A Wise Life

A blog by Lisa Price

There are some church people who are a bit overeager when it comes to getting and keeping others on the straight and narrow. Church people forget sometimes that correction is best done in the context of relationship and should NEVER be attempted on church visitors or strangers. Period. It does not matter what the person is wearing or how many piercings or tattoos these folks happen to have. The only truly loving thing to do when someone shows up at church is to celebrate the fact that they are attempting to connect with God on some level. Their appearance (even if it’s inappropriate) should be irrelevant (Luke 15:15-31).

 Okay, I totally get that it’s not my job to judge other people’s prayers. I also get that it makes me something of a jerk that I do sometimes judge other people’s prayers (sorry). That being said, I don’t get why when we gather together corporately we are praying for things that don’t really matter in the grand scheme of eternity (the health of our pets, good weather for vacations, our own prosperity, etc..). There is nothing wrong or sinful about praying for personal needs (even trivial needs). However, those types of prayers should never be the sum total of all our prayers, especially when we pray corporately.

God never intended for salvation to be the end goal of all things spiritual in the life of a Christian. Rather, salvation is meant to be the starting place of a lifelong journey of faith and transformation (Matthew 28:19-20). In recent years the whole notion of discipleship has taken a backseat to evangelism.

We must focus on both.

It wasn’t until later that it dawned on me that most of the problems we discussed were actually just symptoms of much bigger problems that no one (or at least no one I know) ever talks about. It also occurred to me that until we get to the place where we are willing to acknowledge the real problems as the real problems we will never find solutions to the symptoms the real problems are causing.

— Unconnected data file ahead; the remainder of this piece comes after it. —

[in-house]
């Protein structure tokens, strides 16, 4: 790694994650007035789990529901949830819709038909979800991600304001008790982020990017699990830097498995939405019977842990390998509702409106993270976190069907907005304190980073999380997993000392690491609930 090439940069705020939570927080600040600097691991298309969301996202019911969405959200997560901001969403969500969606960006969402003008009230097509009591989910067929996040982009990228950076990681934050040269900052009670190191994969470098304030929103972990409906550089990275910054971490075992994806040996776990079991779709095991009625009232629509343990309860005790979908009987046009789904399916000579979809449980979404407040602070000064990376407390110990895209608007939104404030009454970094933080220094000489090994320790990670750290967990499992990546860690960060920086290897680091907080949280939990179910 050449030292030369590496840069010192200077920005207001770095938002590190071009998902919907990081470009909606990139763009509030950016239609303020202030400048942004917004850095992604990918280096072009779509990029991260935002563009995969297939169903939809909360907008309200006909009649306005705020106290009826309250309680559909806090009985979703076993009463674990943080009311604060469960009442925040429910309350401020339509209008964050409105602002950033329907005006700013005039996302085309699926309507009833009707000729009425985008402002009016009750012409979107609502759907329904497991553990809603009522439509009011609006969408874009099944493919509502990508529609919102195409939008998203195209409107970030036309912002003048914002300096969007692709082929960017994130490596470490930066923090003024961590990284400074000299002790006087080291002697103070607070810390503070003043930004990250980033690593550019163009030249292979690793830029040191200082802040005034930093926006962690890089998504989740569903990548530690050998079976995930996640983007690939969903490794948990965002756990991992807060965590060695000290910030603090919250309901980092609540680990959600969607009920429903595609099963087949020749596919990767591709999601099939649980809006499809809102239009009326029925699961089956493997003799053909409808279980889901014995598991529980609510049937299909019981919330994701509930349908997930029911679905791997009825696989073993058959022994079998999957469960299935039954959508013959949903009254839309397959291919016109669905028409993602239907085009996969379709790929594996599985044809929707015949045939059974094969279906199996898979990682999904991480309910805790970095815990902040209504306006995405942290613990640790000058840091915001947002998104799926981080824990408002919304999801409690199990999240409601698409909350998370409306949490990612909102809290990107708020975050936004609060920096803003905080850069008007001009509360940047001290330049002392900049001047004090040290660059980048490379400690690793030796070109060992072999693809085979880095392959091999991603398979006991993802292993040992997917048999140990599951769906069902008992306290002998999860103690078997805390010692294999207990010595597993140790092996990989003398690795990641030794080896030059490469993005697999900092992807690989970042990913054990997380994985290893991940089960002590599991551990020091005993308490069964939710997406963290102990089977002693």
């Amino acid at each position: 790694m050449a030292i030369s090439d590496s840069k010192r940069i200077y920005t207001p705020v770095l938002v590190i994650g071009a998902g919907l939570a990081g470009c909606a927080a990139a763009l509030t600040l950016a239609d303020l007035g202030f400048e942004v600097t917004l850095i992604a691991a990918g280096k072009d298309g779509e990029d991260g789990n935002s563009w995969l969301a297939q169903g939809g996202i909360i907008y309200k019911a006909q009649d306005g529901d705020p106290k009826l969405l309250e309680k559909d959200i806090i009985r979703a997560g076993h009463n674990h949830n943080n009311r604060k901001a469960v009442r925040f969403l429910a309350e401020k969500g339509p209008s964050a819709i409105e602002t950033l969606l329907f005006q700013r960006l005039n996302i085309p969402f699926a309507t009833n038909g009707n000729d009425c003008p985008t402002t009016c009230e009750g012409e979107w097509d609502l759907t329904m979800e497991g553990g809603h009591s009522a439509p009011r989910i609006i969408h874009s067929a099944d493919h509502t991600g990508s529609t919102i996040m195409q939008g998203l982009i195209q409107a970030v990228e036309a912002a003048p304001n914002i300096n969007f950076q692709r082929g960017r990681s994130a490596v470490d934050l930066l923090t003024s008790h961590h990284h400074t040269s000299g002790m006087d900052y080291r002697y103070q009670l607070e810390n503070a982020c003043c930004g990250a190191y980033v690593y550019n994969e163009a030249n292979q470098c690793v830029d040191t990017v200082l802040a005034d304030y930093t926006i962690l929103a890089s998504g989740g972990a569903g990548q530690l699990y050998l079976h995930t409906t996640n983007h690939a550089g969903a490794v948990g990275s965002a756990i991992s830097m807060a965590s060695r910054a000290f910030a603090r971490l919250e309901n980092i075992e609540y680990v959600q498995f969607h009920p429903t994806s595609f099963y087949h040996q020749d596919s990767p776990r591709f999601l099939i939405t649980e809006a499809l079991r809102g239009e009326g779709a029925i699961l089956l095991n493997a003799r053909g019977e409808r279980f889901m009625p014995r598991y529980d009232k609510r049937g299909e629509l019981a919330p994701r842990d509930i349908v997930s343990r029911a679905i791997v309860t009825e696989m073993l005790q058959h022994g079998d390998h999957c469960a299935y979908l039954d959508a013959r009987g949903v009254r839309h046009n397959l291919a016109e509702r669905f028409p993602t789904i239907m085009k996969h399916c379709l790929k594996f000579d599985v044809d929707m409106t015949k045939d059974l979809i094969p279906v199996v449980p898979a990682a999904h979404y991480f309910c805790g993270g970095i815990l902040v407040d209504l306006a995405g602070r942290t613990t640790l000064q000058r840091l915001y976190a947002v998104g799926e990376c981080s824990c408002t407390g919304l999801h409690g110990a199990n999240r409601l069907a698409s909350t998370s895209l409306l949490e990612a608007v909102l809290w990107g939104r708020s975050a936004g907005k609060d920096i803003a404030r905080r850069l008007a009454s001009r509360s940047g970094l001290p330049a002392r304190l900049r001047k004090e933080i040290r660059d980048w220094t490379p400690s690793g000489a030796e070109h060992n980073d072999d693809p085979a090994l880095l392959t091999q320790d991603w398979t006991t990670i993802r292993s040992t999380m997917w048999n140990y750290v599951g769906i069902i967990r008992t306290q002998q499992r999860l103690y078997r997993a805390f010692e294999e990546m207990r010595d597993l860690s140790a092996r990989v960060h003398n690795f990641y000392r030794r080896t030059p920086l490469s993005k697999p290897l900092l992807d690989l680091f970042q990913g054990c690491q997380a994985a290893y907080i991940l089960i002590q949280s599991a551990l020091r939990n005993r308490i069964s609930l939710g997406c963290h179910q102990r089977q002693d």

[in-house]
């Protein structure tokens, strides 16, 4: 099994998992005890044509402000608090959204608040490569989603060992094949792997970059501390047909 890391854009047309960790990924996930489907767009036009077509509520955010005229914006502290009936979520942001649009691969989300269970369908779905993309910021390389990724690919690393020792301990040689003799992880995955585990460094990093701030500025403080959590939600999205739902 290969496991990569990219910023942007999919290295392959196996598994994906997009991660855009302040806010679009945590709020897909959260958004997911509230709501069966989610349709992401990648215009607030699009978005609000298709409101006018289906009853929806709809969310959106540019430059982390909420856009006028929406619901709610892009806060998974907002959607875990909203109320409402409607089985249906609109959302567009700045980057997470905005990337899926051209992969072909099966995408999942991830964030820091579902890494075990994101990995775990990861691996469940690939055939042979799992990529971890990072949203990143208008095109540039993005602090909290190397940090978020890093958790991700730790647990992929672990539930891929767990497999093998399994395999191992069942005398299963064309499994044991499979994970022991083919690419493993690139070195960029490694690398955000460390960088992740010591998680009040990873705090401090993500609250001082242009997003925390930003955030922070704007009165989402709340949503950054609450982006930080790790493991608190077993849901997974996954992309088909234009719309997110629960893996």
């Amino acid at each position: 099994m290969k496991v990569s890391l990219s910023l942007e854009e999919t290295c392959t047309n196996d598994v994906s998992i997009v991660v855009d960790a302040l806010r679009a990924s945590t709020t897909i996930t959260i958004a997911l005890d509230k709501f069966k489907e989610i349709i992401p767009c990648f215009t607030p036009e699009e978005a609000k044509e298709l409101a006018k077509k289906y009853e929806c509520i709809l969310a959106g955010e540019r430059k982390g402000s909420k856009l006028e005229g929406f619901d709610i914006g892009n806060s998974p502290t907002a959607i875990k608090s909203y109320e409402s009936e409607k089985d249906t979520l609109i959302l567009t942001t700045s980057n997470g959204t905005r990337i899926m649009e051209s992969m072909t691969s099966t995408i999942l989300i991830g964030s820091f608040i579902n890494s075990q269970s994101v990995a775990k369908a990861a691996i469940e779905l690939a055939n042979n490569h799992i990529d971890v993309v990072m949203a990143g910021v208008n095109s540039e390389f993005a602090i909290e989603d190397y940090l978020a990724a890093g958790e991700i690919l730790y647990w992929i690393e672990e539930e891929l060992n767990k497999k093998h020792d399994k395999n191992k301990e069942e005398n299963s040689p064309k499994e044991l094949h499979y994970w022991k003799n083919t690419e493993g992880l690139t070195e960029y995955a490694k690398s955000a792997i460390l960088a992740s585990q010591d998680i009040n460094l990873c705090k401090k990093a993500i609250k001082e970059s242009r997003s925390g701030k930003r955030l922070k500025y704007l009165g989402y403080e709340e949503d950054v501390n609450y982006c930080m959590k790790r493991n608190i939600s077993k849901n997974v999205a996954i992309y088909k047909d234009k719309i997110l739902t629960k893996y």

Finding people and things to blame for the societal madness is not difficult. Value-neutral public education, self-serving politicians, violent and sexually explicit entertainment, materialism, and liberal churches are all convenient scapegoats for our rapidly declining standards of morality and good sense. As bad as all of those things are, they are simply unpleasant symptoms of a much bigger and more pernicious malady.

The football players protesting today are not marginalized poor people living out their lives on the fringes of society. They are in fact some of the wealthiest and most advantaged of all Americans (black or white). If they wanted to do something meaningful to solve the plethora of problems troubling the black community they certainly have the power, influence and financial resources to do almost anything they wanted to do.

The spiritual tension that exists between truth and love is the greatest theological conundrum of our generation. I am convinced (and have been for a long time) that if the church doesn’t get it’s proverbial act together on this issue, biblical Christianity will all but vanish with this generation. If that happens, our culture will enter a spiritual and moral dark ages, the likes of which the world has not seen since before the dawn of the Christian age.

The flurry of activity helped in some ways but hurt in others. It increased my overall knowledge of the Bible. However, it also led me to believe that the Bible said some things it actually didn’t say; for example, at one point I was shocked to discover that the phrase “be in the world, but not of it” was not actually a Bible verse but rather a pithy little adage the American church adopted as truth sometime around the turn of the 20th century.

We told our kids a hundred times a day that they were smarter, more special and better informed than any children in the history of forever. If they pooped we threw a party, complete with M&M’s and party hats. If they shared an opinion, we celebrated that opinion no matter how irrational or poorly thought-out it happened to be. We insisted every kid get a trophy and made certain no child ever felt less than AWESOME about his or her academic or athletic abilities, regardless of actual ability.

Being nice or “showing love” to sinners is ballyhooed as the latest and greatest in “being like Jesus” and “loving the unsaved”. But again, I wonder is it enough? And is it really “being like Jesus”?